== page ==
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VIP of Christmas lost in sea of secularism

One recent evening I went downtown to see all the holiday decorations. As I drove around, there were lots of bright beautiful lights, displays, Santas, wreaths, snowflakes and penguins (What do penguins have to do with Christmas?). Thousands upon thousands of dollars spent on lights. But wait. Someone was missing. Someone important.

So my quest to find him began in earnest. Up and down the streets I went. Main Street, Wayne Street, Calhoun, Washington, Harrison. Not a glimpse of this VIP. As with the three wise men, persistence was rewarded. Lo, on Berry Street, there he was, in front of the University of Saint Francis Performing Arts Center. Baby Jesus asleep in a manger. Finally, thank goodness!

I decided to resume my quest to see whether anyone else remembered this most important person, the center of the season, the reason we celebrate. Happily, I did find a crèche tucked in the corner window of the Indiana Hotel. Someone else (Dahm Bros.) cared enough to honor the true source of the season.

Fort Wayne, settled by Catholics, Lutherans and other Christians, the City of Churches, has lost its way and tainted its soul with secularism.


Five from Fort Wayne gave all at Pearl Harbor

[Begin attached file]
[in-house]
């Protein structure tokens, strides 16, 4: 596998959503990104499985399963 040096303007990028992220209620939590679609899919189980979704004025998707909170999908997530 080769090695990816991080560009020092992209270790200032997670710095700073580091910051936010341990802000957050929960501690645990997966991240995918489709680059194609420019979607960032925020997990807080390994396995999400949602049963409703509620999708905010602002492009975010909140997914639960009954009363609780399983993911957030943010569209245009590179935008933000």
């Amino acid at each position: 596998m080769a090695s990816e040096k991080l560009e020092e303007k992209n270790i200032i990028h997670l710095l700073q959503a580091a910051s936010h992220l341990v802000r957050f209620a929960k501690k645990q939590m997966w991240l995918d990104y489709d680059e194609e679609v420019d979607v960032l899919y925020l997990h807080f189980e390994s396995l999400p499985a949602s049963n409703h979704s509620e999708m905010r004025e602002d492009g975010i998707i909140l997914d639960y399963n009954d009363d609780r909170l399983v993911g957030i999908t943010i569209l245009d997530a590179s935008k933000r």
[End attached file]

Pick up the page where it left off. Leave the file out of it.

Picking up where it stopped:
Another commemoration of the Pearl Harbor attack has come and gone without a mention of Fort Wayne’s sacrifice on Dec. 7, 1941.

For the benefit of those who do not know, five servicemen from the Summit City died during the attack on Pearl Harbor. Aboard the battleship USS Oklahoma, Fort Wayne men who died were Seaman Raymond Boynton, Machinist’s Mate Arthur Glenn and Seaman Maurice Spangler. Aboard the battleship USS Arizona, Fort Wayne men who died were Gunner’s Mate Marshall Coffman and Seaman Harold Summers. None of the bodies of these sailors were ever recovered.

Dying amid the flaming chaos of the Pearl Harbor attack, these five men were just the first of many local residents to lose their lives during World War II. We should remember them all, but these sailors should retain a special place in our collective hearts whenever Pearl Harbor is remembered in Fort Wayne.

ALAN D. GAFF Fort Wayne

Outcomes should dictate health providers’ pay

A recent article concerning the Affordable Care Act and its support of the health insurance industry failed to mention why health care costs topped $2.7 trillion last year. Could that huge transfer of wealth be the reason that something constructive has to be done?

Medicare tells us that 20 percent of its covered patients return to their doctor within 30 days for the same ailment. Any other industry with that failure rate would be out of business in short order. A 2009 Institute of Medicine report estimates that 30 percent of all spending on health care is squandered in various ways. That’s $1,000 billion every 12 months.

Instead of fee for service, doctors and hospitals should be paid for good health outcomes. That is the only way to make health care affordable and efficient.

LARRY WHEELER Spencerville